September 19, 2018
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Say hello and lay off the horn

Sarah Smiley | BDN
Sarah Smiley | BDN
Sarah Smiley
By Sarah Smiley

My son and I were sharing stories about our day at dinner. I went first — which is to say, I interrupted my son and bulldozed his story with my own — because I was absolutely consumed by something that had happened nearly eight hours before. In fact, I had been consumed with it all day, and my son wasn’t the first person to hear about it.

I was driving down a particularly crowded part of town that has been made exponentially worse by near constant construction. At a red light, I took a moment to look at the radio and find a new station. I wanted the SIRIUS Elvis channel, but I was in my husband’s truck. His radio is always set to sports talk radio. Annoyance Number One.

So I got distracted with my husband’s new-fangled touchscreen radio (Annoyance Number Two) and missed when the light turned from red to green. But I couldn’t have missed the change for too long, because the cars beside me had only just begun moving. Forgetting the fact that I was in fact messing with the radio, my delay could have been attributed to some people’s regular reaction time, or even the amount of pick-up in a car.

Despite all of this, the woman behind me lay on her horn like we were driving — or, waiting for the green light — in New York City at rush hour. Car horns can say two things: “You’re an idiot,” or “Oops, I think you forgot to look at the light, and this is a friendly reminder that it has now turned green.”

The driver behind me chose the former.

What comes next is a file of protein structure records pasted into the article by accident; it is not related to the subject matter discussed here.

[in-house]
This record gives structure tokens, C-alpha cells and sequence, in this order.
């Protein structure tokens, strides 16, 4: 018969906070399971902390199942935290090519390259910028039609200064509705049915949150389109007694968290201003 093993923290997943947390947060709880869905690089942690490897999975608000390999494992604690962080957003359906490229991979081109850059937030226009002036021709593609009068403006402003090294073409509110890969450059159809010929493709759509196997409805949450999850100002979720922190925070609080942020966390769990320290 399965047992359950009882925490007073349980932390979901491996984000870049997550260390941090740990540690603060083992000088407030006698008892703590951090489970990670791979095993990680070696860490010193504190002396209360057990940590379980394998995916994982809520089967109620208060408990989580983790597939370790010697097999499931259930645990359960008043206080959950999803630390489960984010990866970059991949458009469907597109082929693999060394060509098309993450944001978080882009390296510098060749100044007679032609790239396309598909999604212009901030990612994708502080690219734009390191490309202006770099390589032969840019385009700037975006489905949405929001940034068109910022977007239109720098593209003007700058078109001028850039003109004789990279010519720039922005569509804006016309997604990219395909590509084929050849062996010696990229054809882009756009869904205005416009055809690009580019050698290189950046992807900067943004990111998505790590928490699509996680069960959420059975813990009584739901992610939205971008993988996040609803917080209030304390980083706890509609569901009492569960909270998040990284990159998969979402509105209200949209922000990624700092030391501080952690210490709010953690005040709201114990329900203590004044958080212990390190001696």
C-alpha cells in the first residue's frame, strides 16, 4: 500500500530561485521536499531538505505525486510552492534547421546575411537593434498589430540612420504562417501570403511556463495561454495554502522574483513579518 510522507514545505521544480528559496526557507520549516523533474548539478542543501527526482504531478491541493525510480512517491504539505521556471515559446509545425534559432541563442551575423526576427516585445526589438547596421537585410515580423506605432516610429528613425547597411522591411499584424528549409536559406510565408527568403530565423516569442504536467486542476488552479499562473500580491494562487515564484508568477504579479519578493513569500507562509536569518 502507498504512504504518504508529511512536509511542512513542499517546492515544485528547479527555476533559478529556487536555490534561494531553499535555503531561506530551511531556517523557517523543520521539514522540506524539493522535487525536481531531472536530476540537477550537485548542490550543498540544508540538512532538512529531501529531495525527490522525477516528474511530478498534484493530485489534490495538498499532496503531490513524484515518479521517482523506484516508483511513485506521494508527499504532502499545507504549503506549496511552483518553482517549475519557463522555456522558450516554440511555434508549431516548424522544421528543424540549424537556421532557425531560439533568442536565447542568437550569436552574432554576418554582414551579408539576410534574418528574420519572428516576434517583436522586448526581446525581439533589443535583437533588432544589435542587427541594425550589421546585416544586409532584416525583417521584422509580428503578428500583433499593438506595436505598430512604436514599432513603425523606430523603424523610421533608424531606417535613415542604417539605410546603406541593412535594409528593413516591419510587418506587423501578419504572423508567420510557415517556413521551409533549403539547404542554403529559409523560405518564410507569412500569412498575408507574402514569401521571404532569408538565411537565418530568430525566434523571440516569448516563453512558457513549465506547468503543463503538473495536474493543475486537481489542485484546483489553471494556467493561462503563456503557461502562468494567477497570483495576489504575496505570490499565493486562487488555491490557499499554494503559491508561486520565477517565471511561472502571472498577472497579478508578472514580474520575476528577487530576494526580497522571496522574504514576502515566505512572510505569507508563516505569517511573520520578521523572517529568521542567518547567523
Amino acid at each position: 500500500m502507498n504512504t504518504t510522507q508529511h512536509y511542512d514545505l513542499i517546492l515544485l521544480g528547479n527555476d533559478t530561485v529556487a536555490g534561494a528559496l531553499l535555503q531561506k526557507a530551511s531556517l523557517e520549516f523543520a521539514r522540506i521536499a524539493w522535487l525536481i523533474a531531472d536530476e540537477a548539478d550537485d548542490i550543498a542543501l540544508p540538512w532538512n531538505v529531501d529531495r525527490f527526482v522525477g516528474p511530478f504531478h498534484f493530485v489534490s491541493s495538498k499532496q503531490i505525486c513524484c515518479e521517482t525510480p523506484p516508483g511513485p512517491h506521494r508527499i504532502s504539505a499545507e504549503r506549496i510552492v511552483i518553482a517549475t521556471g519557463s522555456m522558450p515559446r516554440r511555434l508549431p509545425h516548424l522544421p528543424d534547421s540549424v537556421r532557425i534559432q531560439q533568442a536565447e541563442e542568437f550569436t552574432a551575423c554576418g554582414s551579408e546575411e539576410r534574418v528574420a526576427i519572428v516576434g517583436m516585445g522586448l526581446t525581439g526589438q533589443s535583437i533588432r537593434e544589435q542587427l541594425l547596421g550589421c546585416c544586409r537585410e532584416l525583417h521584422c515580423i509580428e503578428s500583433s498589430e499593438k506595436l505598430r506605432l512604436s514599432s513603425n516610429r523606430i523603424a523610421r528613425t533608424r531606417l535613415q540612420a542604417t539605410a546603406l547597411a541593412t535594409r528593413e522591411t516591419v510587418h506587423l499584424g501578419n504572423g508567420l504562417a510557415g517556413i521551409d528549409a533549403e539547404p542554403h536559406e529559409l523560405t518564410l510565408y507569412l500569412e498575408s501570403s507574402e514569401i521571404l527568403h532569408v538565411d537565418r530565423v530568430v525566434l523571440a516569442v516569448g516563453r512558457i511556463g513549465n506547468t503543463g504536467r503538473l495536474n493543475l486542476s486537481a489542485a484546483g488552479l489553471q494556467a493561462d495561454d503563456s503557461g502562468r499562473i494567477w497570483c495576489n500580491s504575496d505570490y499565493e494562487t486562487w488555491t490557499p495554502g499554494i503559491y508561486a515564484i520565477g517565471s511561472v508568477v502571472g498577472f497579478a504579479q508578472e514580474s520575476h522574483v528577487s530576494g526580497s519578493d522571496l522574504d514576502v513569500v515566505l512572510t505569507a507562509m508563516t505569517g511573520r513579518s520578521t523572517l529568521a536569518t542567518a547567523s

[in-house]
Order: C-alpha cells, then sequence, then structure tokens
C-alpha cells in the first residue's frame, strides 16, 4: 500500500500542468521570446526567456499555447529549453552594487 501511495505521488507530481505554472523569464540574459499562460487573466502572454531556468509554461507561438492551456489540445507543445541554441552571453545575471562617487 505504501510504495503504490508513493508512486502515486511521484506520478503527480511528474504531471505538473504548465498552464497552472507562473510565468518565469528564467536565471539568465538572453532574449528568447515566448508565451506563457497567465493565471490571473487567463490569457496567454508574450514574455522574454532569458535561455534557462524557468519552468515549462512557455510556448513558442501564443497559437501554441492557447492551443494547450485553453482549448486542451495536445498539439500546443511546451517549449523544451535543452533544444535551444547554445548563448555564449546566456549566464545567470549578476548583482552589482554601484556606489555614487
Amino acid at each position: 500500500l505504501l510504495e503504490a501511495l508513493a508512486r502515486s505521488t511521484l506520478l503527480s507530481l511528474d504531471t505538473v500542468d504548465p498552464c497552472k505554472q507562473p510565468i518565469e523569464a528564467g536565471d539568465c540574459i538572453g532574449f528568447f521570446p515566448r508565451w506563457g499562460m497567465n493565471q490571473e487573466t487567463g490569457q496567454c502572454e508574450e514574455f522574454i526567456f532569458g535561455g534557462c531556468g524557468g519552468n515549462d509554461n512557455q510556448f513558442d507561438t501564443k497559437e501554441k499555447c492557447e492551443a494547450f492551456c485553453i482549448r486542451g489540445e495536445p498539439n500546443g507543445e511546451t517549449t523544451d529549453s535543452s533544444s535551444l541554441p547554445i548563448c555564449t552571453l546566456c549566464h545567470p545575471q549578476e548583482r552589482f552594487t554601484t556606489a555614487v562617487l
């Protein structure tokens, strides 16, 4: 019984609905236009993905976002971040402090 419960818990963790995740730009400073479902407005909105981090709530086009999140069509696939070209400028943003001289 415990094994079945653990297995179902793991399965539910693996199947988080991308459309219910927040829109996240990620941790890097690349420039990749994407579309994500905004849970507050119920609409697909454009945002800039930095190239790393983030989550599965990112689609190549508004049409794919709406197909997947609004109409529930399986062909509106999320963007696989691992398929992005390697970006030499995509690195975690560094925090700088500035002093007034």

When I looked in my rearview mirror, she was mouthing unprintable things and making hand motions that weren’t friendly. This caused me to take even more time getting going. I was flustered and, honestly, now a little distracted by the level of the woman’s outrage caused by a second’s delay at a green light.

The truth, of course, is that I’ve been that outraged woman, minus the profanity and hand motions, more times than I care to admit. I’ve questioned people’s driving skills under my breath, and, yes, I’ve used my horn as more than just a friendly reminder.

But now it was me on the receiving end, and I was really annoyed. I was angry all the way to the post office, actually, and then, I was probably frustrated with people there, too. No one could park correctly, and my PO Box was filled with old magazines my husband still gets but never reads and then leaves in a pile in the living room. (Annoyance Number Three.)

I can only imagine how stressed out the woman behind me at the light felt the rest of her day. I mean, I did make her a fraction of a second late.

By the time I got home for dinner, I was annoyed with a lot of things, like, mainly, what to make for dinner.

“I mean, why are people in such a rush anyway?” I said to my son as I finished my story. “Give a driver the benefit of the doubt, right? Sheesh.”

At this point, I became aware that I was cutting my spaghetti quite aggressively. My son was quietly listening to my story, even if he did seem a little taken aback by my level of annoyance.

“So what was it that you had wanted to say?” I asked.

My son shared his story. His face was calm and relaxed. He was smiling from the inside out. Apparently, he had said hello to a random stranger, an elderly woman, in passing. He didn’t even say, “How are you doing?” or mention the weather. It was a simple, friendly hello.

The woman walked past him and then she turned around, took his arm and said, “You’re the first person who has said hello to me all day.”

That was it.

Both of us had had small moments that seemed insignificant, time-wise, against the entirety of out day. Just one second to blare the horn. One second to say hello. But my moment mushroomed into a chain of other stressful moments. His just made him, and I’m sure the woman, happy.

Sometimes it’s easy to forget that small, simple, free things can make a big difference. As we move into the holiday season, let’s all try to be the person who says hello, not the one who blares the horn.

 


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